Reading Lesbian Feminist Activism in Digital Archive Practices: A conversation with Cait McKinneyPublished by Alison Moore
This blog post was contributed by Sophia Han, a former Digital Fellow in the Digital Humanities Innovation Lab.
How can combining queer questions and feminist questions with a digital humanities approach help us to think about the ways digitized collections are assembled and curated by activist communities? In this interview, Professor McKinney shares insights from their experience working with the Lesbian Herstory Archives while conducting primary source research for their book, Information Activism: A Queer History of Lesbian Media Technologies.
What are some of the connections you explore between information activism and digital archives?
One of the things I want people to take away from the book is to think about the digital collections that they’re using, to think about the everyday choices and practices that go into assembling them, and to think of them as media technologies that in themselves, take shape in ways that reflect the values, beliefs, and priorities of the groups that make them.
In my work I'm often looking at LGBT community archives. The collections that you find in those spaces reflect things that have been important to those communities. So for trans archives, there's an emphasis on access to health care. For lesbian archives, there's an emphasis on different kinds of feminist issues.
The same is true as these archives become digitized. People make choices about what to prioritize. They make choices about how to describe objects in digital collections when they assign metadata. All of this shapes how we encounter these collections, especially now in the time of COVID, when we’re doing a lot of our primary source research through digital collections. It’s important to be thinking about what we have access to, how the collections are assembled, and to be critical of those practices of assembly and curation.
You describe the importance of interviews conducted with information activists. What is the role of activists in creating and maintaining these archives?
When I use the term “information activism,” I'm talking about three things. First, I'm talking about people: their histories and experiences of the world that they bring to the organization and the work that they choose to do. Second, I’m talking about the visions of justice that those people have, and what they bring to their work with information technologies or archives. The third thing has to do with the media technologies that activists choose to work with, including why they might choose one technology over another, how they roll them out, and how they adapt them to their needs and values.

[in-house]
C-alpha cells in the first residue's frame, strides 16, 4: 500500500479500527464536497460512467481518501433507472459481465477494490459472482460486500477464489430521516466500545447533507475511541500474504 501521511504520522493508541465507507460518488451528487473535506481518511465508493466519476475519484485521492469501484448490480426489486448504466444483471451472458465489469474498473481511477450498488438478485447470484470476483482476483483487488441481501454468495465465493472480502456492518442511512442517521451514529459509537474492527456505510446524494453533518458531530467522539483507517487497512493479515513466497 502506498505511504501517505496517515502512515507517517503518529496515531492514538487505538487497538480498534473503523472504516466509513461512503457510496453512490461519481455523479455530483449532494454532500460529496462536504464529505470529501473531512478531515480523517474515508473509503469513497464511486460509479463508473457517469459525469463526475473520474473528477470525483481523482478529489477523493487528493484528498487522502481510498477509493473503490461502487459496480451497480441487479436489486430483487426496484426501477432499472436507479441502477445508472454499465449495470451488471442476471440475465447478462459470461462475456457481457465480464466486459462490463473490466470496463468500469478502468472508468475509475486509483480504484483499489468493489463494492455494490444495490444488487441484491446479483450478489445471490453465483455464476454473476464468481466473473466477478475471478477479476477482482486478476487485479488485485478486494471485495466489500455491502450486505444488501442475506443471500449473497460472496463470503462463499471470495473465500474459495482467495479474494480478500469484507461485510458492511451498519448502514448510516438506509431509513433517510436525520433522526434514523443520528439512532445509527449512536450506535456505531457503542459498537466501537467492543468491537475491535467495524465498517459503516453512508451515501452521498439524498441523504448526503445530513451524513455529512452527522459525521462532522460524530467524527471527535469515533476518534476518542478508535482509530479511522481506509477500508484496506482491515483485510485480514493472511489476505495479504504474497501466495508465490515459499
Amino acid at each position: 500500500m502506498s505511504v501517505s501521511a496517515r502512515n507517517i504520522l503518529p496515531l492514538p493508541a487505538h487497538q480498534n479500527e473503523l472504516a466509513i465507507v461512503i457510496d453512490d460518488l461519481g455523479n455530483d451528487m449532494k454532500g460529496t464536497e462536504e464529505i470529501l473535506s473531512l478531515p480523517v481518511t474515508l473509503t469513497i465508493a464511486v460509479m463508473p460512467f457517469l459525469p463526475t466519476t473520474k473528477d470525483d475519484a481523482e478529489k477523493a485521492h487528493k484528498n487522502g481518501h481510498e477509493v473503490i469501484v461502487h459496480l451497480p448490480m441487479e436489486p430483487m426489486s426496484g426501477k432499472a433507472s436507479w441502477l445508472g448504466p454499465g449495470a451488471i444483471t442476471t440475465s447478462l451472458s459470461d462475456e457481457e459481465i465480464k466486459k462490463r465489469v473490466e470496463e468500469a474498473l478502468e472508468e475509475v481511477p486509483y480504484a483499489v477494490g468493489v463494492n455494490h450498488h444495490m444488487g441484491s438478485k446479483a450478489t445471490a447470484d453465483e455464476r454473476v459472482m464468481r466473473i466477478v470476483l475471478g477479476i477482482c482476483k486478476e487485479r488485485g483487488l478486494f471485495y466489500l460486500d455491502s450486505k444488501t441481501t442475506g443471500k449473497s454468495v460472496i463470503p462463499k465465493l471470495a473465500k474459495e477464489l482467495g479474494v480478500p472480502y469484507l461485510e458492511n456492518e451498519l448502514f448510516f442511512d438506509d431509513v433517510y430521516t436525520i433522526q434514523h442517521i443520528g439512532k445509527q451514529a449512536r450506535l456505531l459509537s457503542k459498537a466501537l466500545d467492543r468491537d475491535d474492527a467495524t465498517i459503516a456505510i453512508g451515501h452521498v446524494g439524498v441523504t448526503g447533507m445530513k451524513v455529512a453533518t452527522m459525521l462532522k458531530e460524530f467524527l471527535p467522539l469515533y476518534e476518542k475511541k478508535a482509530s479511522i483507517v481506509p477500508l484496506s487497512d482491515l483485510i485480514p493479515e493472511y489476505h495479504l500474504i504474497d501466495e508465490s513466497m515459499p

The concept of information activism tries to bring together people as they're entangled with politics and technologies. It considers how everyday practices like choosing a scanner or choosing a software, can really matter in profound ways.
How did your research evolve as you developed a sense of their archive practices?
When I'm doing archival research, the things that have been fruitful for me are insights learned from the experience of doing research. First, connect with the archivist So much of my book project came from those generous moments of reciprocity when an archivist listened to what I was curious about and helped me to find things I would never have otherwise found.
Another part of it came from following connections between collections. Especially with activist archives, we're often talking about small groups of people who are involved in multiple organizations and who know each other. You can follow the names of different groups and different folks across collections to see how these bigger webs of support and networks of political organizing are formed.
In the digital humanities, digitization is often framed as a solution to the problem of preservation. In what ways does a feminist critique challenge the understanding of digitization as a practice of preservation?
There’s a common perception that if you want to keep something forever, you digitize it. But any digital archivist will caution you about that because digital records require the same kind of care and maintenance over time that paper records do. You have to migrate formats. People’s access to files will change. You have to make sure that the integrity of data is preserved over time. It requires ongoing work and maintenance by humans to keep records preserved. Preservation is an active and ongoing process, whether you're talking about paper or digital objects. I think feminist methods can help to surface these processes, because they emphasize maintenance and care and behind-the-scenes labor that go into making archives.
Digitization also raises all kinds of new issues that we have to think about, like questions of ethics and privacy, and whether or not sexual minorities want all of their materials on the Internet for researchers to access and find. A feminist technology studies perspective helps us to always keep these questions at the forefront and to be more modest about the ways that we think about and celebrate the digital.